Testing a Scene

When you have a scene open in the editor, there are multiple ways how you can test it.

Simulate Mode

The Simulate Mode is activated with the Play button in the toolbar or by pressing the F5 key. It is deactivated with the Stop button or by pressing Shift+F5.

Toolbar buttons for scene simulation

This enables the simulation of all game objects inside the editor. You can still select objects, modify their properties and move and rotate most of them. However, since at that point the simulation actively modifies the state of objects, some things will not work. For example, physically simulated objects and other objects that actively modify their position may not react to transform changes as expected. Similarly, modifying properties may not have an effect, if the components in question don’t reevaluate those properties during simulation.

Some objects will also be spawned by the simulation, and therefore are unknown to the editor side. Those objects cannot be picked or modified.

In general, modifying the scene during simulation will work for some objects, and won’t work for others. The only way to find out, is to try it. Once the simulation is stopped, though, all modifications will be applied as expected, to the reset scene.

This mode is useful to quickly check how some object behaves. It can also be used to simulate physical objects (e.g. boxes falling down) and then to save that simulated transform to the scene, by selecting them and pressing K (or Scene > Utilities > Keep Simulation Changes).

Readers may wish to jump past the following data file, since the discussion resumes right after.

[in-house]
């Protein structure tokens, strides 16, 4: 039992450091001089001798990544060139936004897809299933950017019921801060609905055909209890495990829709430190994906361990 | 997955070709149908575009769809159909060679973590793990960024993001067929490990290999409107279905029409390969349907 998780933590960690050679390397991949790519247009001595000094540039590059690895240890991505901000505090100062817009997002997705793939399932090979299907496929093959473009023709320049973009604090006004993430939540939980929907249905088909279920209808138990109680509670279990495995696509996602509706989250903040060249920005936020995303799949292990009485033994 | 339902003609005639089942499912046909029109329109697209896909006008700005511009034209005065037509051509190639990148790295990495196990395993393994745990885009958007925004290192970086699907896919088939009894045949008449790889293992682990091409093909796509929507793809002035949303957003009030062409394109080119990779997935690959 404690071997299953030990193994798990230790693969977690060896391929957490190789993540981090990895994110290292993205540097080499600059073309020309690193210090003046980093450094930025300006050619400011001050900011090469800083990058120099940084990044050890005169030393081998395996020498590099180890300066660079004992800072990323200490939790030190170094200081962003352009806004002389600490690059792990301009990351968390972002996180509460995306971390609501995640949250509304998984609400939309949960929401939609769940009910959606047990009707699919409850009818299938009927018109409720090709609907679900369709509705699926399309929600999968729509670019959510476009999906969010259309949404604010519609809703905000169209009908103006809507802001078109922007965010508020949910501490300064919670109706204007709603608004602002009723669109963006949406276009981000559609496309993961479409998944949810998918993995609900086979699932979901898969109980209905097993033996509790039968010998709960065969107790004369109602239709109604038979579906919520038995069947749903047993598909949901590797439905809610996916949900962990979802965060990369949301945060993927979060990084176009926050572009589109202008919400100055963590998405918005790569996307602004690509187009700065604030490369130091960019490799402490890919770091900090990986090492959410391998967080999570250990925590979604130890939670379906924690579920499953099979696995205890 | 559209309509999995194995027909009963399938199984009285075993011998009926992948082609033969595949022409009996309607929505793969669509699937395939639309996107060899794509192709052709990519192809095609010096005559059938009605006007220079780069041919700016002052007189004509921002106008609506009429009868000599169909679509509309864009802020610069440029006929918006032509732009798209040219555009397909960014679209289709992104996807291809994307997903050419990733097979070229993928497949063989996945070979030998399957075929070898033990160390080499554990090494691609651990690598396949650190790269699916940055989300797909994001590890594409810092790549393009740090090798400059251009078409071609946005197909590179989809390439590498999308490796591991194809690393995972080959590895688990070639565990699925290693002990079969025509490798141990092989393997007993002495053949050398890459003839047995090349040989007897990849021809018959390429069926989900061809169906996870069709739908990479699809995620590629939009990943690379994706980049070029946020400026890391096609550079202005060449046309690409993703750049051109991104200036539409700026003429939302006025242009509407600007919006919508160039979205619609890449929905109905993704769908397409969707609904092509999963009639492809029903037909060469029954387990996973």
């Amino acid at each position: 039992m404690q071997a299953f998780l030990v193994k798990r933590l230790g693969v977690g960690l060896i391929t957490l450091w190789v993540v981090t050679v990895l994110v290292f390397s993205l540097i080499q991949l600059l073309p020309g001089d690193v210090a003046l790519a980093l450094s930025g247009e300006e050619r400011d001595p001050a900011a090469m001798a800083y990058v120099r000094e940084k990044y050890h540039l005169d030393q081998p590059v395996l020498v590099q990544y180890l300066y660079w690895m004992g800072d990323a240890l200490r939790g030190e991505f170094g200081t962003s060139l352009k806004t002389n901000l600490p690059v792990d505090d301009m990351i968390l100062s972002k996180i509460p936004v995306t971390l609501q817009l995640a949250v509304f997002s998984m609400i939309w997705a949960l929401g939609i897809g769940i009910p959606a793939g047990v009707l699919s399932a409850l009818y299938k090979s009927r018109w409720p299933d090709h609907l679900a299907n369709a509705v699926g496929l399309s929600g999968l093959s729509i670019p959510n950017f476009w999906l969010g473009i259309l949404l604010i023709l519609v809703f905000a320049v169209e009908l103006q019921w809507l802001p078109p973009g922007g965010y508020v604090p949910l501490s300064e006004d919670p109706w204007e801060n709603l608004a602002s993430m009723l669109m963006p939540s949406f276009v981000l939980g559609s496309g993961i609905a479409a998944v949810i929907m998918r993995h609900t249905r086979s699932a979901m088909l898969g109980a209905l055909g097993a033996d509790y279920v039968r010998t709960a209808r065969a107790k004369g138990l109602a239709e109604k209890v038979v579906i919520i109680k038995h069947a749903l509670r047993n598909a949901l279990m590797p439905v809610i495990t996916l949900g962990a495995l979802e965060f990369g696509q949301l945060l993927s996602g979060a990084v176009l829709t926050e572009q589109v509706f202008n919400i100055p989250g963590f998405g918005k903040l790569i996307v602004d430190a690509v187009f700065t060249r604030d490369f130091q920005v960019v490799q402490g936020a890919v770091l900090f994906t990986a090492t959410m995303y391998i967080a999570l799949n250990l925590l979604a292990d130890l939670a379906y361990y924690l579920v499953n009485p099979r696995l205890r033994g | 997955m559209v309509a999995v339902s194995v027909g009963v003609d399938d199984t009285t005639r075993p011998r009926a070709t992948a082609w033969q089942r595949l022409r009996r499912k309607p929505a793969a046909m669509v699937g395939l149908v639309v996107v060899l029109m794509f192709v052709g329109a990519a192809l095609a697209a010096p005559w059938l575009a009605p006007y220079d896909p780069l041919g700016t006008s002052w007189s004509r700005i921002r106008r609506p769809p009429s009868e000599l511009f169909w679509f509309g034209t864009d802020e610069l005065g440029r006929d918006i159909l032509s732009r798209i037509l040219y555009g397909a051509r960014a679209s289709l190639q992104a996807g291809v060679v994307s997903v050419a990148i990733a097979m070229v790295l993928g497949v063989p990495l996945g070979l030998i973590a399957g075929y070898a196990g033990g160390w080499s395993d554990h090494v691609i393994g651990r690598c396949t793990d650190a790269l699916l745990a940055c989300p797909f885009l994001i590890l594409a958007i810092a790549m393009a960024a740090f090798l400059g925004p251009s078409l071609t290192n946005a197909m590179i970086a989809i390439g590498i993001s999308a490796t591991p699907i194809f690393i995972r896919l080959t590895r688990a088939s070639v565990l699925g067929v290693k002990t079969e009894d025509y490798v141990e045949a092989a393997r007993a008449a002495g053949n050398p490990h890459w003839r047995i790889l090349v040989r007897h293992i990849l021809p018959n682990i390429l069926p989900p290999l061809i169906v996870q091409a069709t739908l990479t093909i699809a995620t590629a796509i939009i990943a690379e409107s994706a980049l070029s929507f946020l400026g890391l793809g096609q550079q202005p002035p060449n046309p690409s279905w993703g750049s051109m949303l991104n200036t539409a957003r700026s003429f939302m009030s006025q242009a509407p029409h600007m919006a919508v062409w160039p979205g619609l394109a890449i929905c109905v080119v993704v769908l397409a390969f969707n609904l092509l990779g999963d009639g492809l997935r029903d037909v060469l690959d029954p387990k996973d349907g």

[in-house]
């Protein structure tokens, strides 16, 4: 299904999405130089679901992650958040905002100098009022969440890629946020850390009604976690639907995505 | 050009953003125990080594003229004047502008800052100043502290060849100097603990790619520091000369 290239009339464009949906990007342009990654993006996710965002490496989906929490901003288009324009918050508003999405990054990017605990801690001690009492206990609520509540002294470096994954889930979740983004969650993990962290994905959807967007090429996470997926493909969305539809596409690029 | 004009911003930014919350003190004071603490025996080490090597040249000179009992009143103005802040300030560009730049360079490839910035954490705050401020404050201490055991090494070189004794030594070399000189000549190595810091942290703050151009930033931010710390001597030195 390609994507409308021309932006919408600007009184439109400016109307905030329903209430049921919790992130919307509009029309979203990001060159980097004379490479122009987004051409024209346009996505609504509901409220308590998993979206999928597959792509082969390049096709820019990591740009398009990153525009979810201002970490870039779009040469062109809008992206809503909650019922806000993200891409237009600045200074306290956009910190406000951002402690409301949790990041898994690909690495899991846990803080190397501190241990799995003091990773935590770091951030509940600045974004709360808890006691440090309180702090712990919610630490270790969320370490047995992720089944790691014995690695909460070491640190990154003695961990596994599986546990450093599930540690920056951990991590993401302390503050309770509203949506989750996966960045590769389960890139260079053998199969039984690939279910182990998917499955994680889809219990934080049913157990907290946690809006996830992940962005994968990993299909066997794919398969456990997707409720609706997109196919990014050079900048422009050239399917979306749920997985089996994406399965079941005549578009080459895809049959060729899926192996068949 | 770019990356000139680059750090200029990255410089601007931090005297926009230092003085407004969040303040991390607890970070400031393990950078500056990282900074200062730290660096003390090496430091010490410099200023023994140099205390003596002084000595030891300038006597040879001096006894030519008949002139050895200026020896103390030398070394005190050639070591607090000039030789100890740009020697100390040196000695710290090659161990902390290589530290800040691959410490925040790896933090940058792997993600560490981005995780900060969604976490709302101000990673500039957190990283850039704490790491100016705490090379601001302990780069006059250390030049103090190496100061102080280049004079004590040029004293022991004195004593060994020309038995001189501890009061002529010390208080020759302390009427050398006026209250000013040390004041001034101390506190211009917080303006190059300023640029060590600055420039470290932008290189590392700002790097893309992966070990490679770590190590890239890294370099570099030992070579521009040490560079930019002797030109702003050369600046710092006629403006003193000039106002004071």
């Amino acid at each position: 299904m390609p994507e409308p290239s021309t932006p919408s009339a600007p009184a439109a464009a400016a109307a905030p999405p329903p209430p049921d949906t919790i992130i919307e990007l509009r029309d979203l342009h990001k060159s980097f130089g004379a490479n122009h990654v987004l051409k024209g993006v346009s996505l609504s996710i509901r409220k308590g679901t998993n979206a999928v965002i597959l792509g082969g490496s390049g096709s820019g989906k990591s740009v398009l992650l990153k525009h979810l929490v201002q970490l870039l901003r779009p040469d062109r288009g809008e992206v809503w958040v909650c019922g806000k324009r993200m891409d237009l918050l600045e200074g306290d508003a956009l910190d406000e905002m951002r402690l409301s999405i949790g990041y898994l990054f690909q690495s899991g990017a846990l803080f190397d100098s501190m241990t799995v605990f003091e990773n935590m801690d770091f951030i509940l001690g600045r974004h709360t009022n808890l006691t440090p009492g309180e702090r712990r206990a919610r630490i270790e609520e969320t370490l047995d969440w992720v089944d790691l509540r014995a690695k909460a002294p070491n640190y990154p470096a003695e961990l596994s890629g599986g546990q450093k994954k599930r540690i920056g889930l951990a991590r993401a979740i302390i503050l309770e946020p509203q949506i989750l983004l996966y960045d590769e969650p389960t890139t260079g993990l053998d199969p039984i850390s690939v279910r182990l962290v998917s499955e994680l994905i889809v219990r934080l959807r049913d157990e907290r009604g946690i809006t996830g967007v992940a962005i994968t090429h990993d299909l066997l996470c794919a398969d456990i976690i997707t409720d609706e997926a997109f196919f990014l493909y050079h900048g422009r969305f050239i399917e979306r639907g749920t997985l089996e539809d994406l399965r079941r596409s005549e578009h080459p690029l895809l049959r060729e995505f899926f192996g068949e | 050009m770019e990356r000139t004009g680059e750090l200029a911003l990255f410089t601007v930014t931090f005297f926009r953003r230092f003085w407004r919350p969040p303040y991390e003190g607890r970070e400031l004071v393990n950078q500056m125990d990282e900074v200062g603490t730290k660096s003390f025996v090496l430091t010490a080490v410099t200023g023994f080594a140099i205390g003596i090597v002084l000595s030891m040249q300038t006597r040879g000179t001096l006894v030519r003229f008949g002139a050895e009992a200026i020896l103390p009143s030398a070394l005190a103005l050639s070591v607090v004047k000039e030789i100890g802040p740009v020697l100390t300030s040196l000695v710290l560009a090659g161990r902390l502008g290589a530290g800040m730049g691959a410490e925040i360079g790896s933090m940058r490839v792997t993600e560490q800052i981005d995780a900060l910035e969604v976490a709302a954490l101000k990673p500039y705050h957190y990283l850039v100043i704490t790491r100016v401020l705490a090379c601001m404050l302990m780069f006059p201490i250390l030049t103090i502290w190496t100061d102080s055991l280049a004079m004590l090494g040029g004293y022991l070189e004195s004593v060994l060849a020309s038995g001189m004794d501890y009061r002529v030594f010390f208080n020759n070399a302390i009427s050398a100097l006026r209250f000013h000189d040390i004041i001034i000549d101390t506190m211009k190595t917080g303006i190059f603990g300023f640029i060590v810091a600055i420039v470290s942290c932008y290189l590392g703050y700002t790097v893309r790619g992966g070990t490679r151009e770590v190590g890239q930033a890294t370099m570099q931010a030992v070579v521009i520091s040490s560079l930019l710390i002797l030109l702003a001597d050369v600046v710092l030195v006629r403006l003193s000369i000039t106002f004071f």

Play the Game Mode

The Play-the-Game Mode (PTG) is activated with the Controller button in the toolbar or by pressing CTRL+F5. It is deactivated with the Stop button in the editor toolbar, by pressing ESC while the PTG window has focus.

Toolbar buttons for scene simulation

This enables the simulation, similar to the Simulate Mode. However, it additionally activates the Game State (TODO). Therefore this mode spawns a separate window and also routes all input (TODO) to the running game. If the scene contains a Player Start Point component the game state may spawn the referenced prefab and thus enable you to properly play the game.

You can Alt+Tab out of the PTG window, back to the editor, and modify the scene the same way as in the simulate mode, with the same restrictions.

This mode is useful to quickly run the game with full input. Note that, because it is running from the editor process, its framerate is limited. For maximum performance you need to Export and Run the scene.

Play From Here

If the scene contains a Player Start Point component, then you can right click in the scene and select Play From Here. This starts Play-the-Game and spawns the player prefab at the desired position. This makes it quick and easy to try out a feature in the scene, without having to move the player start position.

Export and Run

Another way to test the scene is to export it to a binary format and run it in the ezPlayer. You export a scene using Scene > Export Scene… or by pressing CTRL+E. You then run the exported scene using Scene > Run Scene… or by pressing CTRL+R. If you only run a scene, without re-exporting it, it will reuse the previously exported state.

Both Simulate Mode and Play-the-Game Mode run inside the editor process. Compared to a game running in a stand-alone process this has two drawbacks:

  1. The editor process limits the maximum framerate, and has some performance overhead of its own, so this is not useful for performance testing.
  2. All component properties are initialized from the values as the editor has saved them. This is not the (optimized) binary serialization that is used for a final game. Since the binary serialization code has to be written manually, it can happen that properties that are exposed in the editor and work fine there, have been forgotten to be included in the binary serialization and therefore have no effect in the final game. Therefore, always make sure to test custom components (TODO) properly with exported scenes.

See Also